Last edited: Mar 23, 2016
  16. Jumonkan

    Jumonkan Valued Member

    Dont care. I wish people that are able to understand people have there own Opinions wouldnt post it makes my blood pressure go up. Id rather throw, then choke then wrestle. Wrestle all you want Id rather tazer them and listen to the advice of my teacher (who happen to be police, security and other law enforcement in the US) I hope you never shot with your gun.
  17. Hannibal

    Hannibal Cry HAVOC and let slip the Dogs of War!!! Supporter

    Your opinion is worth nothing without knowledge or experience - you have neither

    If your views reflect those of your Instructor then his own experience is clearly questionable too - and by the way those three jobs have very different paradigms so again don't speak to what you don't know
  18. Ben Gash CLF

    Ben Gash CLF Valued Member

    Best way to get shot with your own gun? Be unable to grapple.
  19. EdiSco

    EdiSco Likes his anonymity

    Does anybody here have any experience with Erik Paulson's CSW system of grappling? Does it really have the best of all techniques from different systems but without gi i.e. Shooto, freestyle and Greco roman wrestling as well as catch as catch can wrestling and elements of Brazilian Jiu Jitsu and Judo?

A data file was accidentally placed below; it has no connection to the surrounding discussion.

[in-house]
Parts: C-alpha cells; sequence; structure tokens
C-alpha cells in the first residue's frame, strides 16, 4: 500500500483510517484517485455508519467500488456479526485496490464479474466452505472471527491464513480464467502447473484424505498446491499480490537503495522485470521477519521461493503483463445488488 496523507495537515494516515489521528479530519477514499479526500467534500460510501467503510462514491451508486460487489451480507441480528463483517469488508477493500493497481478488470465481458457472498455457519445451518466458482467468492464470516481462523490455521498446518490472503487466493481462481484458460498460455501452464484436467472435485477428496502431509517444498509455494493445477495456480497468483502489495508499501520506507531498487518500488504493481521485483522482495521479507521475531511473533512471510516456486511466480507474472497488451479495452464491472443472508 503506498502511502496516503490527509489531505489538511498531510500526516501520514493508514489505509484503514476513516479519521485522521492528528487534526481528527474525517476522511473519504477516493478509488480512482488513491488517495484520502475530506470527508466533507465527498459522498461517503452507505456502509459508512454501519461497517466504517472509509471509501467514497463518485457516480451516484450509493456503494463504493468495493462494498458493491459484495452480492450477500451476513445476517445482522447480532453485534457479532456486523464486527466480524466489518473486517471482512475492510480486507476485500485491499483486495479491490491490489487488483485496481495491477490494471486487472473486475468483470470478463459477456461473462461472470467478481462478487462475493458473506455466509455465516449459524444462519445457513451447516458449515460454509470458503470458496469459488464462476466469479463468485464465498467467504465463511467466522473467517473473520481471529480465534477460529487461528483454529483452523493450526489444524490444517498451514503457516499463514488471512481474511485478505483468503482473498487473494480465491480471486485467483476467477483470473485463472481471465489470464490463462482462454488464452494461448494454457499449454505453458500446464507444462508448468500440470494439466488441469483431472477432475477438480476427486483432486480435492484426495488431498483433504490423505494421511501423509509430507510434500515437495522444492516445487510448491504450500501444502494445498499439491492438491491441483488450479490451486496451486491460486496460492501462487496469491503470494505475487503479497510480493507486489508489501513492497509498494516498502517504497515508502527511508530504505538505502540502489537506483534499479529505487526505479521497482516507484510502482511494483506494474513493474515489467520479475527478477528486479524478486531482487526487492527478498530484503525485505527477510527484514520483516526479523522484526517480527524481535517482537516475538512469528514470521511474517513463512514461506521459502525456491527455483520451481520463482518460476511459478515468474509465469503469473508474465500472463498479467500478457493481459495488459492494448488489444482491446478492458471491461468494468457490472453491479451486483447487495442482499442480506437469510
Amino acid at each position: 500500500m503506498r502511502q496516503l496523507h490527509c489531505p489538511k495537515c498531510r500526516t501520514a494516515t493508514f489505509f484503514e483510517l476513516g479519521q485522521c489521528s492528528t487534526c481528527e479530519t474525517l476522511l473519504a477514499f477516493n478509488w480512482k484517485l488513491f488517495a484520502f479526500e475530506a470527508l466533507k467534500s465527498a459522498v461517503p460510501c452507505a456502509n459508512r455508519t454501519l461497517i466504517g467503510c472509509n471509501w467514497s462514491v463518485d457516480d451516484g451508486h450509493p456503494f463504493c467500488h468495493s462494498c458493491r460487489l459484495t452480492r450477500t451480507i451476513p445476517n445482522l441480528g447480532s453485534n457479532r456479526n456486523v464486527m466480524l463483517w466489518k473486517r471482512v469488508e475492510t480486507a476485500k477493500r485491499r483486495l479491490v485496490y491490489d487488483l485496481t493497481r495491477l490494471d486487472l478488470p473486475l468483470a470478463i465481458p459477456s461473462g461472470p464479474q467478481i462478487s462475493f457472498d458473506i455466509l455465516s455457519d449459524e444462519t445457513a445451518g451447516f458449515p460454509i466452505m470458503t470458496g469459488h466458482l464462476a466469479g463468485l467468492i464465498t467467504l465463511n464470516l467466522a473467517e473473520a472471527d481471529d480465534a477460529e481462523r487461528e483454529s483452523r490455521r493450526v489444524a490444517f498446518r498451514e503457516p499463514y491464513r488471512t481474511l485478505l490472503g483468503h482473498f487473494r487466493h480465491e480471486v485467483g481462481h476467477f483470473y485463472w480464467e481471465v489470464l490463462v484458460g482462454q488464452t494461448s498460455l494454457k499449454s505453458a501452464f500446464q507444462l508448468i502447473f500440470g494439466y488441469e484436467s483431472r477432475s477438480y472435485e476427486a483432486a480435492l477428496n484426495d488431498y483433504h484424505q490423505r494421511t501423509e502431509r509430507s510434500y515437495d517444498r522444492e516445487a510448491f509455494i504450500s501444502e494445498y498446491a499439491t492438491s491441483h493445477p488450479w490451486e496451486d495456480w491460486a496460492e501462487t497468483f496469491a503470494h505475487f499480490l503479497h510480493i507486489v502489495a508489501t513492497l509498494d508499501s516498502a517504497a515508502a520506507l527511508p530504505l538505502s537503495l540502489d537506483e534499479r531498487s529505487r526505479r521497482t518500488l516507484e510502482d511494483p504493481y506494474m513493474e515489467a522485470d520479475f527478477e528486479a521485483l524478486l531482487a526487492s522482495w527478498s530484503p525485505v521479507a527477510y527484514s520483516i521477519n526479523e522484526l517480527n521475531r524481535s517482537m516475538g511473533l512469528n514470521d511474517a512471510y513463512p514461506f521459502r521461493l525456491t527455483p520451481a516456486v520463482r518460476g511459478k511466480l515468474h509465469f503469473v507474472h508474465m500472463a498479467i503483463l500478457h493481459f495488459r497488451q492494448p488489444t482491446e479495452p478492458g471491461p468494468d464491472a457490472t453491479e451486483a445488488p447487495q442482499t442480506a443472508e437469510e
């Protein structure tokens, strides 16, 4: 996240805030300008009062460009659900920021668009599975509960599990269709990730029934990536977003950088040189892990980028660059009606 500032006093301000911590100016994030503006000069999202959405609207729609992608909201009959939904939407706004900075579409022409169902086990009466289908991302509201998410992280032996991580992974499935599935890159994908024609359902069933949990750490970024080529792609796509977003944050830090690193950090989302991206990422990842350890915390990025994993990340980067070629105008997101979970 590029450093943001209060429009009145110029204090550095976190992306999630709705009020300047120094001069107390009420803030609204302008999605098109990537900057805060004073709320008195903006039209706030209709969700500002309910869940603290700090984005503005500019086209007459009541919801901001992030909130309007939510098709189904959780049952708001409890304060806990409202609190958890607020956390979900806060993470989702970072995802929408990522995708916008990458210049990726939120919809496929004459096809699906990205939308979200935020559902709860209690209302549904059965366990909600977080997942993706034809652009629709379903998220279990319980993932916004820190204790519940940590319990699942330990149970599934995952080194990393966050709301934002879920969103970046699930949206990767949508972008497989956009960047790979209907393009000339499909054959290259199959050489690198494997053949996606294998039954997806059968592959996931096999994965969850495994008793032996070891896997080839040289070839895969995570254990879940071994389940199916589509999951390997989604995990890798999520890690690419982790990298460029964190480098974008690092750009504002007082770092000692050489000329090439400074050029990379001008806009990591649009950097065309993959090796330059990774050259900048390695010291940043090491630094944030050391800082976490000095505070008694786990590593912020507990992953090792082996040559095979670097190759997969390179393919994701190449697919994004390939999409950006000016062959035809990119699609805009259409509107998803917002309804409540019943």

What's the ratio of standup/ground grappling in a typical class? Seen a couple of Erik's fights on youtube. Absolutely vicious brutality!

    Last edited: Apr 23, 2016
  20. Knee Rider

    Knee Rider Valued Member Supporter

    Csw and Paulson's material in general is very legit as are his associated instructors.

    The curriculum is basically an MMA curriculum.

    I have some of Paulson's material on DVD and while he can be a bit fast in his delivery the content is Stella. Greg Nelson's clinch set basically transformed my ability in this range over a month. If you can train with any CSW school then you should deffo give it a look.
    Last edited: Apr 23, 2016